"I average two books per year. It's a metabolic condition; one would leave me with too much time on my hands and the disturbing conviction that without writing I'd be just a bum. Three, and my work would suffer from haste. I write on a manual typewriter, which allows me to work steadily, rather than fast. Unlike computers, manual typewriters never break down. My output doubled when I abandoned electrics....I sentence myself to six hours per day at the typewriter, or however long it takes to reach my goal of five clean pages."

So who is this guy?

Does his work appear on any syllabus of the contemporary novel? No — nor is it likely to. He's kept separate from the show horses, won't any time soon become canon fodder.

"American literature," he remarks, "owes nearly everything to the postwar pioneers who worked a field considered somewhat less respectable than modeling ladies' underwear, and who because they had no reputations to uphold managed to hammer out an authentic language that has outlasted the treacle that won all the prizes in their own time."

"A category unto himself," one reviewer remarked. He has no rival in evoking the American Southwest, Kirkus states. While Book World chimes in with "Estleman rivals the finest American novelists with his gritty vision and keen ear," going on to note his "quicksilver dialogue, incisive characterization, and canny interweaving" of history and narrative.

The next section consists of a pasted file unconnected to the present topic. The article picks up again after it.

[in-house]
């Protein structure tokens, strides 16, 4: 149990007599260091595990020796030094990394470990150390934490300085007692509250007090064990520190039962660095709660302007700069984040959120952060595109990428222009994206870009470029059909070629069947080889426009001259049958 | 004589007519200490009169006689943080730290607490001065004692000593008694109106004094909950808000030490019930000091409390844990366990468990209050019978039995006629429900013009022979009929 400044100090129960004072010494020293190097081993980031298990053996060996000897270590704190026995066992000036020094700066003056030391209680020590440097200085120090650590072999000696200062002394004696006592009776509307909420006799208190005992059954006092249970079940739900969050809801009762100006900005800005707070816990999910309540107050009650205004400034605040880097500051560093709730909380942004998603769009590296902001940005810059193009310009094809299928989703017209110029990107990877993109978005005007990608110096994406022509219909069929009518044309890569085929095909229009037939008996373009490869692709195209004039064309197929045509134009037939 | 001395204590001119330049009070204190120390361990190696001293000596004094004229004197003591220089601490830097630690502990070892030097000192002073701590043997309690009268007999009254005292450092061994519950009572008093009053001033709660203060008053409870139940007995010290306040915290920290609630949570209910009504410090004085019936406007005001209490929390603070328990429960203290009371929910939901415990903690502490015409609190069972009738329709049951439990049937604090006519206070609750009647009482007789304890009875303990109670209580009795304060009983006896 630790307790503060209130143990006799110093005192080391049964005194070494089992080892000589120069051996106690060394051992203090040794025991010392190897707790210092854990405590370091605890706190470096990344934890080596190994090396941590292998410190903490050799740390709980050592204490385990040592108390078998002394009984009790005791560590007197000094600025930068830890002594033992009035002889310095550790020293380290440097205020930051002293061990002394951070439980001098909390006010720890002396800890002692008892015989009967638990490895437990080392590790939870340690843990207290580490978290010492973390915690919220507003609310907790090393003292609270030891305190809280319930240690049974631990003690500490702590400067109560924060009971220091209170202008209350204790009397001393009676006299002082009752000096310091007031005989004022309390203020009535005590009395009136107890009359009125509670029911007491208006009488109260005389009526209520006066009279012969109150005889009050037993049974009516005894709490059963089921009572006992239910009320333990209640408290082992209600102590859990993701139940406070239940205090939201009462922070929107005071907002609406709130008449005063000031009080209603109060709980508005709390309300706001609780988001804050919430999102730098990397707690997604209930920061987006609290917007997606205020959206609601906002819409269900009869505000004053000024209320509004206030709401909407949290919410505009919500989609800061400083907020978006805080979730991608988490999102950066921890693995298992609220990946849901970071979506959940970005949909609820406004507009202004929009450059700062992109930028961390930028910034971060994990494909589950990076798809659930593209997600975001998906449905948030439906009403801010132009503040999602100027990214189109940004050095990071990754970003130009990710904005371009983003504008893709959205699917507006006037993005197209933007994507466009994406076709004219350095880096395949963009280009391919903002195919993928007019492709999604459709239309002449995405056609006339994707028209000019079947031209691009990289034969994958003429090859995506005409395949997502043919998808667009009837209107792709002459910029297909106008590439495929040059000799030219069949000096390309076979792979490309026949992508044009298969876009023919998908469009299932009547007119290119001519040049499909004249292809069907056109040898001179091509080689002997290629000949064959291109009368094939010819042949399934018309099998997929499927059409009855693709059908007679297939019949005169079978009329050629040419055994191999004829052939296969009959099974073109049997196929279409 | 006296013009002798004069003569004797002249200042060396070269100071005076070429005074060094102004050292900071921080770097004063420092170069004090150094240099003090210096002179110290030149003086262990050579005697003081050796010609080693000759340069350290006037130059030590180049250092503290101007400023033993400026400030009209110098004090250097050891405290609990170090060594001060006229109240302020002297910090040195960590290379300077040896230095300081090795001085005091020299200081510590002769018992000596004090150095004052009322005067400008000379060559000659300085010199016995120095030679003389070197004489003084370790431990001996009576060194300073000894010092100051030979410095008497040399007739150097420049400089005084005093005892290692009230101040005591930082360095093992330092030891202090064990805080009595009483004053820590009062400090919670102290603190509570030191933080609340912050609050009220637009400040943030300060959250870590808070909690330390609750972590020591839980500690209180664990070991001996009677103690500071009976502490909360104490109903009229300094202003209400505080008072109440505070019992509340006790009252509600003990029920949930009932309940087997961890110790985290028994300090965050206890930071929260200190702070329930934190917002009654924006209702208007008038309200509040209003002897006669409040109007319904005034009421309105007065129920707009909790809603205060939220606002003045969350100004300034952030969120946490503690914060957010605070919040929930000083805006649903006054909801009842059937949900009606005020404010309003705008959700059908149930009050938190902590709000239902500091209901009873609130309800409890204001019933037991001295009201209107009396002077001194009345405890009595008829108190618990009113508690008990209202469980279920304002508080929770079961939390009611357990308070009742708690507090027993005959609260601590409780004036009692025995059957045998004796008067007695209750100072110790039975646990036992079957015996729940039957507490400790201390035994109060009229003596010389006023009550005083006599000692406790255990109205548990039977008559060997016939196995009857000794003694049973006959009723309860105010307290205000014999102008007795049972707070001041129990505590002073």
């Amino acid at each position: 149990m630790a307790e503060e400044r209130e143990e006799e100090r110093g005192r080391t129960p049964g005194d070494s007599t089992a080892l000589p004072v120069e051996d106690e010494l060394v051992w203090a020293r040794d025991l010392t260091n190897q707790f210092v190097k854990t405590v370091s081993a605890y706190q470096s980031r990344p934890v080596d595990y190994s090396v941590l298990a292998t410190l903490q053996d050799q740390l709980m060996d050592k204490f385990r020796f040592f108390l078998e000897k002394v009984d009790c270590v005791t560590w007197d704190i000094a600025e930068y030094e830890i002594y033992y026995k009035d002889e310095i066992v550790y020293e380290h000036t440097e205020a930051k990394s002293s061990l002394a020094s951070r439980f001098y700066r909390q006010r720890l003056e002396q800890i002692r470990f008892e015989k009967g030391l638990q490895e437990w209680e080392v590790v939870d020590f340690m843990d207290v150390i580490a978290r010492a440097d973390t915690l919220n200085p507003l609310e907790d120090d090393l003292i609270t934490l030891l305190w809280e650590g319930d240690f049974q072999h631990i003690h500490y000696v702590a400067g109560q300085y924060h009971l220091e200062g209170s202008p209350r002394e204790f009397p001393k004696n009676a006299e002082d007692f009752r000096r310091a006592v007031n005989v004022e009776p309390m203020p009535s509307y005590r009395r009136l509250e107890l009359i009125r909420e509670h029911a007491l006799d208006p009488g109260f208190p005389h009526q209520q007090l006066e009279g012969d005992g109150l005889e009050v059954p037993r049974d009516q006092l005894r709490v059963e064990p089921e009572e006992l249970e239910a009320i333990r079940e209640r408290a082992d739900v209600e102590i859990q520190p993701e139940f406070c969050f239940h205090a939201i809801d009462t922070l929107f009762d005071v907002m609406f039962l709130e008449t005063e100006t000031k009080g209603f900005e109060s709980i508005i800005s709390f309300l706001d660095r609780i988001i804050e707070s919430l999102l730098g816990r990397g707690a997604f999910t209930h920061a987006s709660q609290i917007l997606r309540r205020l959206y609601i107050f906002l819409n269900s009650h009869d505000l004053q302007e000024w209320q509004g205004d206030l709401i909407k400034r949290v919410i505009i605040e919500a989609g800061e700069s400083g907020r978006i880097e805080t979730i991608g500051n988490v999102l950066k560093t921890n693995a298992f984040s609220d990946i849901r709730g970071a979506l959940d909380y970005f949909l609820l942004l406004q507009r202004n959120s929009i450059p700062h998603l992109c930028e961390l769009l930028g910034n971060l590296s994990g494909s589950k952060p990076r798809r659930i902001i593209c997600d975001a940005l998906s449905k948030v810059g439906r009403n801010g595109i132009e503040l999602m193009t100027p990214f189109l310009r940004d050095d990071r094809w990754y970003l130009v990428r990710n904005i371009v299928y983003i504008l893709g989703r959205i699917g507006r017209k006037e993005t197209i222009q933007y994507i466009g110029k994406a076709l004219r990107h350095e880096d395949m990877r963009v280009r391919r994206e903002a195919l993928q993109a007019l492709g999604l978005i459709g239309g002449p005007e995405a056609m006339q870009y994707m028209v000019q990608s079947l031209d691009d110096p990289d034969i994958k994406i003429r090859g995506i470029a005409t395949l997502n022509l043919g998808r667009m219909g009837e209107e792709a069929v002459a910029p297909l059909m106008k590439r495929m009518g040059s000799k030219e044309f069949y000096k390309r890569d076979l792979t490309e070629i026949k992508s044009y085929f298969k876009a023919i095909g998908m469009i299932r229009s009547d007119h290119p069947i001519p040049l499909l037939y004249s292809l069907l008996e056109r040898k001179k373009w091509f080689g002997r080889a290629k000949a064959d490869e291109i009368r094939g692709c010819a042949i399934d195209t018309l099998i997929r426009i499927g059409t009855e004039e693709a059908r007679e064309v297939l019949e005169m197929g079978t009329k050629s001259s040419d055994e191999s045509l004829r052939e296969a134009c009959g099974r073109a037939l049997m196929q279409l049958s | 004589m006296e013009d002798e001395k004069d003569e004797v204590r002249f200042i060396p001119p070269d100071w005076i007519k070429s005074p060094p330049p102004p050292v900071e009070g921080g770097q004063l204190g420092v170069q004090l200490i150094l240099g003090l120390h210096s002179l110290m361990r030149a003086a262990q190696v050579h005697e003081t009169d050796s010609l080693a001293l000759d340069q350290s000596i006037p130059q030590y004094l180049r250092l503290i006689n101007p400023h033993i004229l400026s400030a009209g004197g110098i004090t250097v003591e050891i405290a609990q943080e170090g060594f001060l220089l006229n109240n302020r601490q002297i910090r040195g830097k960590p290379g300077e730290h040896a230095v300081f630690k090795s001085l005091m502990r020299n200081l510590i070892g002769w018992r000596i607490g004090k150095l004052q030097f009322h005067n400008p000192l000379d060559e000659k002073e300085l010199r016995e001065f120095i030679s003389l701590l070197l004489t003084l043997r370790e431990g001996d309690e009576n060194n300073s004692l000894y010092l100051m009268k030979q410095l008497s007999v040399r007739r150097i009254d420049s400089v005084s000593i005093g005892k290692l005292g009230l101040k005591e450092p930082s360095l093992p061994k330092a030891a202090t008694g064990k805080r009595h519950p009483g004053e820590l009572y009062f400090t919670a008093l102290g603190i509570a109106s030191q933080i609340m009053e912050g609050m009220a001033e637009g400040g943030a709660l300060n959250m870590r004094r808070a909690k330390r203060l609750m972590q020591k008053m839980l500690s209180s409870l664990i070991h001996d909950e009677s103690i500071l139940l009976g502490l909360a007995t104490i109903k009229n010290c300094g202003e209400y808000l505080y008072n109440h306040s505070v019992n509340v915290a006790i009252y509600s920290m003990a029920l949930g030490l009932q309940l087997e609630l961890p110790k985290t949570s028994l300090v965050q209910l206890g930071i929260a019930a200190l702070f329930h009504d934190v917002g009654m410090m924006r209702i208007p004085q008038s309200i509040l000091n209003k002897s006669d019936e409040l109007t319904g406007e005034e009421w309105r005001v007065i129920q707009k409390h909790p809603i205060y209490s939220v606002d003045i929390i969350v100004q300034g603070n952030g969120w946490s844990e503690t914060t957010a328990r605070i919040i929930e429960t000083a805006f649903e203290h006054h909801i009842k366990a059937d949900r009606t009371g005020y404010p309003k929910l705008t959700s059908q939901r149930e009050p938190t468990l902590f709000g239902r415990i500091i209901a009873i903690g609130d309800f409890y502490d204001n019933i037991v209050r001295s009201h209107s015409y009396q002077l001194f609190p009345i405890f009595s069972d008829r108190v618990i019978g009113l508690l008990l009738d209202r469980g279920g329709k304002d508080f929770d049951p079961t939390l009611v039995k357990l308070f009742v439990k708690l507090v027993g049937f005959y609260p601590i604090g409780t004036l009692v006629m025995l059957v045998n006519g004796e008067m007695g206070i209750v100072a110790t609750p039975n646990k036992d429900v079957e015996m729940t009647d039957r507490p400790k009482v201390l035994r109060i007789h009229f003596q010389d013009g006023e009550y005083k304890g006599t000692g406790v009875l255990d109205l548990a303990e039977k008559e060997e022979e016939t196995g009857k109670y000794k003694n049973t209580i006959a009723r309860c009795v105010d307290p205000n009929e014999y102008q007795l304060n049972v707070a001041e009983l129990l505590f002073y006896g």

In a better world there'd be a Loren Estleman Day. Meanwhile we adamant readers celebrate it on our own, all of us who revere this man's work, each time a new book comes out.

Speaking of the two modes in which he most frequently works, mysteries and the Western, Estleman says: "Both genres deal with a frontier, someone's attempt to tame it, and someone else's efforts to keep it wild. Conflicts are between archetypes, easily recognizable regardless of setting."

One of the things you begin to notice about writing when you've done it for a while, one of the things that keeps you at it, is this recognition of how much smarter you are when about the practice, how you seem to know so much more than you do.